Papers
Ryan Dougherty United States Military Academy
DOI
14:10
25m
Talk
Participatory Governance in the Computer Science Theory Classroom
Papers
Tim Randolph Columbia University
DOI
14:35
25m
Talk
Teaching Formal Languages through Programmed Instruction
Papers
Mostafa Mohammed The University at Buffalo - SUNY, Cliff Shaffer Virginia Tech
DOI
13:45 - 15:00
DeadlinesPapers at Meeting Room E145
Chair(s): Tingting Zhu University of Toronto Mississauga
13:45
25m
Talk
Effect of Deadlines on Student Submission Timelines and Success in a Fully-Online Self-Paced Course
Papers
Meng-Chieh Chiu UMass Amherst, Eliot Moss University of Massachusetts at Amherst, Timothy Richards University of Massachusetts Amherst
DOI
14:10
25m
Talk
Implementation of Split Deadlines in a Large CS1 Course
Papers
Hongxuan Chen University of Illinois at Urbana-Champaign, Ang Li University of Illinois at Urbana-Champaign, Geoffrey Challen University of Illinois at Urbana-Champaign, Kathryn Cunningham University of Illinois Urbana-Champaign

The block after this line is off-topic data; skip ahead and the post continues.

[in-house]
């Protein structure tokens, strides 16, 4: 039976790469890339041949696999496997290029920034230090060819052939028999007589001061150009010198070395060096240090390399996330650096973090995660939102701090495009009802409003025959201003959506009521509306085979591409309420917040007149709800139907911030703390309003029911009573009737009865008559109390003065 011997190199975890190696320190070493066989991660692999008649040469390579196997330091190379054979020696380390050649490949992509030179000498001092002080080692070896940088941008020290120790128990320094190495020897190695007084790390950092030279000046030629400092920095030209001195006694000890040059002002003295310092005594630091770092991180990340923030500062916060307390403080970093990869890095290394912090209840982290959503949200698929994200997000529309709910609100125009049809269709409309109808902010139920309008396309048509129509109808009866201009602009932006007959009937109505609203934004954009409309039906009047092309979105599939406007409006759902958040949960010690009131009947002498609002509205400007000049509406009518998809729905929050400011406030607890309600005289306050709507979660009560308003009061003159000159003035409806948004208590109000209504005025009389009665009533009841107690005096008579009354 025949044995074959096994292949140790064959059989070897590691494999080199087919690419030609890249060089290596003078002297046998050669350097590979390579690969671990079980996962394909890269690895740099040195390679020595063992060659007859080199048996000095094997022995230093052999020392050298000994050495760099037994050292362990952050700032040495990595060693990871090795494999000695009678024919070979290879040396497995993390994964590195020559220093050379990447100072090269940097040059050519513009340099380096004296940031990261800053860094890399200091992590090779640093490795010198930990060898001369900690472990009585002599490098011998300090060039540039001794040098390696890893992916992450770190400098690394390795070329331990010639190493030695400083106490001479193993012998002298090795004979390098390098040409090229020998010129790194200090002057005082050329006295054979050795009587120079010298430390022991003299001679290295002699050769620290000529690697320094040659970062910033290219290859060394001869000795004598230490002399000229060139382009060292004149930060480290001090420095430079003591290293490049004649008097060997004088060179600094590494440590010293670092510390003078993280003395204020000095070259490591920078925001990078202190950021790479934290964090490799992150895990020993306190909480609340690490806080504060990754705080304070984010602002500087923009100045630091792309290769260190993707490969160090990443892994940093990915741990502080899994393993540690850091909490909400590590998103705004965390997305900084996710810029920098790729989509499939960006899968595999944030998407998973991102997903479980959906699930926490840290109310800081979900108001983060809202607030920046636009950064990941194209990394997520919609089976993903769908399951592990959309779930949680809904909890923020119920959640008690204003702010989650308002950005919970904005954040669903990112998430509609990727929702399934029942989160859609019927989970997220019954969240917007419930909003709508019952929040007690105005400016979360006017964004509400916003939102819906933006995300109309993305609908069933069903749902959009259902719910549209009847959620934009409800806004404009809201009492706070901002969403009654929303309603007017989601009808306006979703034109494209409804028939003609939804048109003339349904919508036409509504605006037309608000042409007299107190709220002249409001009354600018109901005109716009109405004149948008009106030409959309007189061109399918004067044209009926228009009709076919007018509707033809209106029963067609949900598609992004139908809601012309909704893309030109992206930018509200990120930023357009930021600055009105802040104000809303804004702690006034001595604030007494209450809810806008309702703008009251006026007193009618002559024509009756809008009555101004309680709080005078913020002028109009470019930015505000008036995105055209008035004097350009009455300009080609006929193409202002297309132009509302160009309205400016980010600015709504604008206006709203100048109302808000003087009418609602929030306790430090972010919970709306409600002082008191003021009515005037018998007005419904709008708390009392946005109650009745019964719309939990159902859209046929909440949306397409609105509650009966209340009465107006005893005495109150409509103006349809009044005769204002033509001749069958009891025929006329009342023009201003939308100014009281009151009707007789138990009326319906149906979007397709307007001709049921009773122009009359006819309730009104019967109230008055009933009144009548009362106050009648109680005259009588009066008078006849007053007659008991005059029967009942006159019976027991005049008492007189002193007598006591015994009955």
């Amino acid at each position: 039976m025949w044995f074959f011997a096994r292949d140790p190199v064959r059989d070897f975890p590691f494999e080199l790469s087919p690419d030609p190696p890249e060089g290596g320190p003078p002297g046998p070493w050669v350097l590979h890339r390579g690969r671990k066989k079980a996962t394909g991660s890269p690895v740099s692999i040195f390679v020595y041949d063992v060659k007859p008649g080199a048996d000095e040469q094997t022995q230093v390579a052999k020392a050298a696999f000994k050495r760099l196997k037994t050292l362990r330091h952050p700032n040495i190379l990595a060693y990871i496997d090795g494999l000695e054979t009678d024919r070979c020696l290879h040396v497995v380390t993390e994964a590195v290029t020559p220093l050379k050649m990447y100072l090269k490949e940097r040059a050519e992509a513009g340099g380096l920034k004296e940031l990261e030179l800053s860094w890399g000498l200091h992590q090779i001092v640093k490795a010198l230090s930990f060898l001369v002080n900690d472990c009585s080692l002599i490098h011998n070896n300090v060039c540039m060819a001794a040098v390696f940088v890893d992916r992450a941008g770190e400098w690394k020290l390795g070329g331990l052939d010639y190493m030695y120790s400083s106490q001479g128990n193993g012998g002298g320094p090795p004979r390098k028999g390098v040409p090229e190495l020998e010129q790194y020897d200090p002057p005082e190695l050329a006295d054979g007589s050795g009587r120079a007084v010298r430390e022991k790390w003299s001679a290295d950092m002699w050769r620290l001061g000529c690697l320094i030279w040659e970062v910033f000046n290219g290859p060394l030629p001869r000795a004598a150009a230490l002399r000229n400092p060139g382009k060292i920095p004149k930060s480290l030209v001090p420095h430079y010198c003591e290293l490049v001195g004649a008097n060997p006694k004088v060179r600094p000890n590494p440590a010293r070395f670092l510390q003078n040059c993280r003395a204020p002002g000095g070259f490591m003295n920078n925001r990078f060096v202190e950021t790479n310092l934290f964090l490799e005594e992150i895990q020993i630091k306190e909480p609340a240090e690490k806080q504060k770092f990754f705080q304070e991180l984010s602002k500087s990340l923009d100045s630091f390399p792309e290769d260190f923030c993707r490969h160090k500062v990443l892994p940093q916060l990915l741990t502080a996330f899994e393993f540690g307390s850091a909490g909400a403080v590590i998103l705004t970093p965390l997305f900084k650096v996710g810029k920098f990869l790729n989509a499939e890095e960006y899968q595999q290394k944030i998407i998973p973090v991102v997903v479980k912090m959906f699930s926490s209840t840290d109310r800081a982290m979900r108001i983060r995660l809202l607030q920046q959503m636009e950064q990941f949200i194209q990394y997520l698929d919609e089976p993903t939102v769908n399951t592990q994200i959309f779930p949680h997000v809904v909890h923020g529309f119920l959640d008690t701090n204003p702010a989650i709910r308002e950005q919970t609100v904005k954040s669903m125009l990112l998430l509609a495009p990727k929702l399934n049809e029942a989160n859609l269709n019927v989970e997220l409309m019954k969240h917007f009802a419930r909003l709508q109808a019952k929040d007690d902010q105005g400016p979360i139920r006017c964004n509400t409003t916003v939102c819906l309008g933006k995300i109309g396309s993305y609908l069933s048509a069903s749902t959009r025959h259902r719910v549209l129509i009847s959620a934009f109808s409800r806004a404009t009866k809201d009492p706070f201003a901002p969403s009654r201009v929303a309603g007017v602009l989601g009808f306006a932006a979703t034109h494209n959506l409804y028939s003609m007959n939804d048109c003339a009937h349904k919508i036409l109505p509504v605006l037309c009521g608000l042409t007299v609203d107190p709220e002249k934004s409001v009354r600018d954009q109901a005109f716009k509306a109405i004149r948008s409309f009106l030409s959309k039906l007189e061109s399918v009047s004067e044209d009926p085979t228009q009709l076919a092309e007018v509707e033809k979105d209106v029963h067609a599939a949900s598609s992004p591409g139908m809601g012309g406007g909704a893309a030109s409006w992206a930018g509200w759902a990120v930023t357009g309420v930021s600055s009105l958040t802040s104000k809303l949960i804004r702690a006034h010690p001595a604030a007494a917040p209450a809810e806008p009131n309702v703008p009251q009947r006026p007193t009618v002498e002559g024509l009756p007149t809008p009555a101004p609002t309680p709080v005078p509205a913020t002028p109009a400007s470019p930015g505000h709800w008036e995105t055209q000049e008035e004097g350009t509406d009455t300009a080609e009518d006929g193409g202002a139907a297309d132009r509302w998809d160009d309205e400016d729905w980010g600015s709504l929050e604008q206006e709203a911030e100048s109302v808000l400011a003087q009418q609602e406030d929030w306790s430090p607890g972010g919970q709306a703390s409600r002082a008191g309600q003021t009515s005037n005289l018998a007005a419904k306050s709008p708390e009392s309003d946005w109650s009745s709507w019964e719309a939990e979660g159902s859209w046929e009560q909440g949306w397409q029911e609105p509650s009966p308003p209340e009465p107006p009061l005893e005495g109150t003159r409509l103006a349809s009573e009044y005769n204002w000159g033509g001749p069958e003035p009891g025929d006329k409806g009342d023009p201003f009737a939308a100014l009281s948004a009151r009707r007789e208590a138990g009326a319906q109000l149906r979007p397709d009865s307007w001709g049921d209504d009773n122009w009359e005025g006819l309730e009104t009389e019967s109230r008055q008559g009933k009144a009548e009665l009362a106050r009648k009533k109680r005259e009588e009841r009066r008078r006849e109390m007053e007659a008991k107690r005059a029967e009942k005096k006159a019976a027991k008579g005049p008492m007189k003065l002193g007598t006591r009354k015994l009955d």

DOI
14:35
25m
Talk
Student Perspectives on Assignment Deadline Policies in Computer Science Courses
Papers
Joseph Kim Haverford College, Christian Murphy Swarthmore College
DOI
13:45 - 15:00
Cyber Security & Cognitive EngagementPapers at Meeting Room E146
Chair(s): Rafa Absar Metro State University
13:45
25m
Talk
A Cybersecurity Summer Camp for High School Students Using Autonomous R/C CarsK12OnlineIn-Person
Papers
Myounggyu Won University of Memphis, Luke Rivers Carrington University of Memphis, Douglas Manuel Espinoza II University of Memphis, Mohd Hasan Ali University of Memphis, Dipankar Dasgupta University of Memphis
DOI
14:10
25m
Talk
Can lexical sophistication and cohesion automatically differentiate student engagement in socio-technical platforms?OnlineIn-Person
Papers
Mahir Akgun Pennsylvania State University, Priya Sharma Pennsylvania State University, Qiyuan Li Pennsylvania State University
DOI
14:35
25m
Talk
Cyber Funfair: Creating immersive and educational experiences for teaching Cyber Physical Systems SecurityOnlineIn-Person
Papers
Alan Mills University of the West of England, Jonathan White University of the West of England, Phil Legg University of the West of England
DOI
13:45 - 15:00
Accessibility - FairnessPapers at Meeting Rooms B113-114